Multi-level Determinants of Guardian Willingness to Utilize Accessible Mental Health Services for School Aged Children and Adolescents Living in Ibadan, Nigeria
In lower middle income countries (LMIC) where child and adolescent mental health (CAMH) services are available but limited, guardians’ willingness to utilize accessible services for their children is pivotal to ensuring that children’s mental health needs are met in a timely manner. We know that guardians play a key role in facilitating the process of securing appropriate CAMH services because they exercise the authority to decide how best to address their children’s mental health needs. Despite the well-documented need to address CAMH needs in Nigeria, it remains unclear how these factors interact to influence guardians’ decision to utilize existing CAMH services in LMIC such as Nigeria, where mental health programming persistently lags CAMH morbidity. Understanding pathways that lead to utilizing available CAMH services that are accessible to families will guide the development and roll-out of programming that will optimize CAMH care in regions where services remain absent. This study in partnership with the Centre for Child and Adolescent Mental Health, University of Ibadan, empirically tests a model that explains the interactive pathways of socio-cultural and individual factors that influence guardians’ willingness to utilize accessible mental health services for their children at the University College Hospital Ibadan (UCH).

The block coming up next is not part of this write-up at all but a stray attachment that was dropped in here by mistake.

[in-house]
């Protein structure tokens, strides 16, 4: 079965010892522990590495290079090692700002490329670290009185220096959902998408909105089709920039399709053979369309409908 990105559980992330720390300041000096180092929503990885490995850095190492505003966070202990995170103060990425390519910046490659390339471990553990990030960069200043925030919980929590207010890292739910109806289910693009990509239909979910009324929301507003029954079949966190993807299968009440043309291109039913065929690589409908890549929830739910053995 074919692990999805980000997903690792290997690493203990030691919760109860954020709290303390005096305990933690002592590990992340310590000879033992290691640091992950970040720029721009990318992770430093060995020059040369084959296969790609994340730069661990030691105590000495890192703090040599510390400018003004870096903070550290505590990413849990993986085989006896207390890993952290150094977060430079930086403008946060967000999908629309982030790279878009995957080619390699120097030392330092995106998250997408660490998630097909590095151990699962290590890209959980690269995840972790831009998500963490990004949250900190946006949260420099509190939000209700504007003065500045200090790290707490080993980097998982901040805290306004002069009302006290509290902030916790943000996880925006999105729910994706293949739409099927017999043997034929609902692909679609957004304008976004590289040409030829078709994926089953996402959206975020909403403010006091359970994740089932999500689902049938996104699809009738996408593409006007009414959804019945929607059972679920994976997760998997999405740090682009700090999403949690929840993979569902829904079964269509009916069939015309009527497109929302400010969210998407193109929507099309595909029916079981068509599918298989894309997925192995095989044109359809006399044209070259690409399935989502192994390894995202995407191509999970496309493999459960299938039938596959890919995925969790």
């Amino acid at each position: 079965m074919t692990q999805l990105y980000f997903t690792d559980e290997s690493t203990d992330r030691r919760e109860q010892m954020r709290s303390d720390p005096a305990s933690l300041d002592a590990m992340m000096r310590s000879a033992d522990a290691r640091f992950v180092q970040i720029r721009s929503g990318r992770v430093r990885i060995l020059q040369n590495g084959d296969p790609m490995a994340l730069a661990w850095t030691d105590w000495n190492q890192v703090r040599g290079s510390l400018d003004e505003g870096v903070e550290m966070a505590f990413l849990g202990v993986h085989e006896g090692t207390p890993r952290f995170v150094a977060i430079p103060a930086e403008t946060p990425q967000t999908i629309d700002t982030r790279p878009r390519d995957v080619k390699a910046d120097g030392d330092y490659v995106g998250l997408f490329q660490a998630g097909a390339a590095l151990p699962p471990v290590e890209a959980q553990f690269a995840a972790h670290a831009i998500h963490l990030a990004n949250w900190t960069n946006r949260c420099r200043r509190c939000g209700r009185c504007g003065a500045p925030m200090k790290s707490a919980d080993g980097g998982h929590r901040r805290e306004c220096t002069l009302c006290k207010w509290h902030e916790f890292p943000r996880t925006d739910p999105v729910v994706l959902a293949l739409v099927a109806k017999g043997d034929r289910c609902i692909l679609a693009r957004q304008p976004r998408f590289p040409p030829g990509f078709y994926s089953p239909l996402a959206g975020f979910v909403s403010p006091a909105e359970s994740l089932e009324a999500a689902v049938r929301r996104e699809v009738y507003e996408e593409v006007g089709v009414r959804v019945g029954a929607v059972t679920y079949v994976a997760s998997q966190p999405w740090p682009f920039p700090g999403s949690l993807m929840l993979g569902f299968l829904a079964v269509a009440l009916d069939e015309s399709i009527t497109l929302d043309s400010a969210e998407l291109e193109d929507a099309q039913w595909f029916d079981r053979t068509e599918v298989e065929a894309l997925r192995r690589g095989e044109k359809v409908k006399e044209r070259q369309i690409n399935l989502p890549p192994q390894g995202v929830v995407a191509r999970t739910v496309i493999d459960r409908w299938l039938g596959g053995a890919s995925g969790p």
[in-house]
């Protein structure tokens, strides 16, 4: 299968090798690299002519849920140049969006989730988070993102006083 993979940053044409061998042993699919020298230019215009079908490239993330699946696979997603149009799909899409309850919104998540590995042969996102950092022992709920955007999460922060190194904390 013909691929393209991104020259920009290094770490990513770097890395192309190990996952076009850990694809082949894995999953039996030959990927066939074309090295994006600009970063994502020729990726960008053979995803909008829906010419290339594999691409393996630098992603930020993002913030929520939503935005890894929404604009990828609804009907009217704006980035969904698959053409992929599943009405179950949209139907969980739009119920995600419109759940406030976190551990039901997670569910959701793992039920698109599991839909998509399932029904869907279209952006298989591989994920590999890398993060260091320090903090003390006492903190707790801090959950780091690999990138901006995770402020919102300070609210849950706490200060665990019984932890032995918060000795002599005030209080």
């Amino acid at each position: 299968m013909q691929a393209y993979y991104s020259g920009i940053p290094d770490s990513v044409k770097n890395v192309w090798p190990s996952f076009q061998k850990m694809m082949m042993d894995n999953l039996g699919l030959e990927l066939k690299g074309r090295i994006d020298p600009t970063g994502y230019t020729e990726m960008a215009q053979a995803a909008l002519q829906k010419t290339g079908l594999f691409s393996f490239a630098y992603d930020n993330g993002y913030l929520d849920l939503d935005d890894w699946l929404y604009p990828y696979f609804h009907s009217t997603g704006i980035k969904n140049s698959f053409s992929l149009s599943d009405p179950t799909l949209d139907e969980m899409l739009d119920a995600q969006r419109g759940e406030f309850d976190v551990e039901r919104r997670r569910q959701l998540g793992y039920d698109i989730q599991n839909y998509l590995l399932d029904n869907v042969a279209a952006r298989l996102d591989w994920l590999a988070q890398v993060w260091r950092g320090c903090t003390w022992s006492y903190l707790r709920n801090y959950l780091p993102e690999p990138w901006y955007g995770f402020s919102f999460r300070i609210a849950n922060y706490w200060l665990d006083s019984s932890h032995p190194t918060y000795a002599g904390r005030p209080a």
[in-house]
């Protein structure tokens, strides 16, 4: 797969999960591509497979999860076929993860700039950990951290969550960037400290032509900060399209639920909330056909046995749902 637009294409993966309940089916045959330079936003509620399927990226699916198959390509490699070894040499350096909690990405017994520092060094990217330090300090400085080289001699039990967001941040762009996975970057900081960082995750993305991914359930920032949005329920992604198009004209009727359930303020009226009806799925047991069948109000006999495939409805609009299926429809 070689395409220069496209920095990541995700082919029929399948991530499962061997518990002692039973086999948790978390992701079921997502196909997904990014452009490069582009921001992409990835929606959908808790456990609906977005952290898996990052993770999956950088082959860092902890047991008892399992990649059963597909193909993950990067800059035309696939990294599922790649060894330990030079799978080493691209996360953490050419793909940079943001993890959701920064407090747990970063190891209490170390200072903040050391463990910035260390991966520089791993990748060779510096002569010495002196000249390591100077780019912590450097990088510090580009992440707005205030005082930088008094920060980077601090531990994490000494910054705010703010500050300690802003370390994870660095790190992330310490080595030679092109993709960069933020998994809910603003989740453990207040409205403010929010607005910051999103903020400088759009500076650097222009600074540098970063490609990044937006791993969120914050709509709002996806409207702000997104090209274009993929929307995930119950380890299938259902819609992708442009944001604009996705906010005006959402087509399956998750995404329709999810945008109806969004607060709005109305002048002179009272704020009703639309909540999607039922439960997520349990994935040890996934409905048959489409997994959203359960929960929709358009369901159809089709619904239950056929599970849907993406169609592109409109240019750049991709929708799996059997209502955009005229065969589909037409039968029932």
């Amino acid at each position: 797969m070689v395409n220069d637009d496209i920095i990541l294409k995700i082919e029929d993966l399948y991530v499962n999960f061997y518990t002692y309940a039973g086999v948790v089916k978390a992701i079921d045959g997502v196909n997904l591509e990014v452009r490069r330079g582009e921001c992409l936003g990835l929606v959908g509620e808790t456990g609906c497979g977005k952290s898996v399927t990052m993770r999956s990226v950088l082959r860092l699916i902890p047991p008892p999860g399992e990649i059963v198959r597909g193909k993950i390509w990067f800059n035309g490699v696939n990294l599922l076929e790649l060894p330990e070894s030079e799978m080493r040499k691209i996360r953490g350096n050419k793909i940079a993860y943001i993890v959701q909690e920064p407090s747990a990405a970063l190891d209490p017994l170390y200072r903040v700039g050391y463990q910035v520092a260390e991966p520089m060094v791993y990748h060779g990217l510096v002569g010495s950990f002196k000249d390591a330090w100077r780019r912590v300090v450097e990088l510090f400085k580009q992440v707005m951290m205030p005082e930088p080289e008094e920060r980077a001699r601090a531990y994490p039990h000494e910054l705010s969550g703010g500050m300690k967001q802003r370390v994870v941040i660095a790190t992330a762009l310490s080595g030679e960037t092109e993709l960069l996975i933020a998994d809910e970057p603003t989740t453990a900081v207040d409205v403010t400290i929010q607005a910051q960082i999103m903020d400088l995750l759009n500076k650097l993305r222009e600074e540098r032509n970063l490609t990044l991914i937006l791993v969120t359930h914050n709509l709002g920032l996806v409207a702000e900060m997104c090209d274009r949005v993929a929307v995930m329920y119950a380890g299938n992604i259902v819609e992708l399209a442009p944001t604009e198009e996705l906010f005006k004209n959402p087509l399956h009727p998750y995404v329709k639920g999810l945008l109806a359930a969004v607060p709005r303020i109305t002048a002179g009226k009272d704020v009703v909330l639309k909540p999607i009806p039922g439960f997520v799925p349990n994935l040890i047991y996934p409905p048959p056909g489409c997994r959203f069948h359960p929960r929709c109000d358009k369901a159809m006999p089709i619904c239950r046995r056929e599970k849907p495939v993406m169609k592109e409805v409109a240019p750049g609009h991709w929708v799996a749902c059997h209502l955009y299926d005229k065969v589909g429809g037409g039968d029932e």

Collaborators: Adeola Oduguwa, Olurotimi Adejumo, Tolulope Bella-Awusah, & Olayinka Omigbodun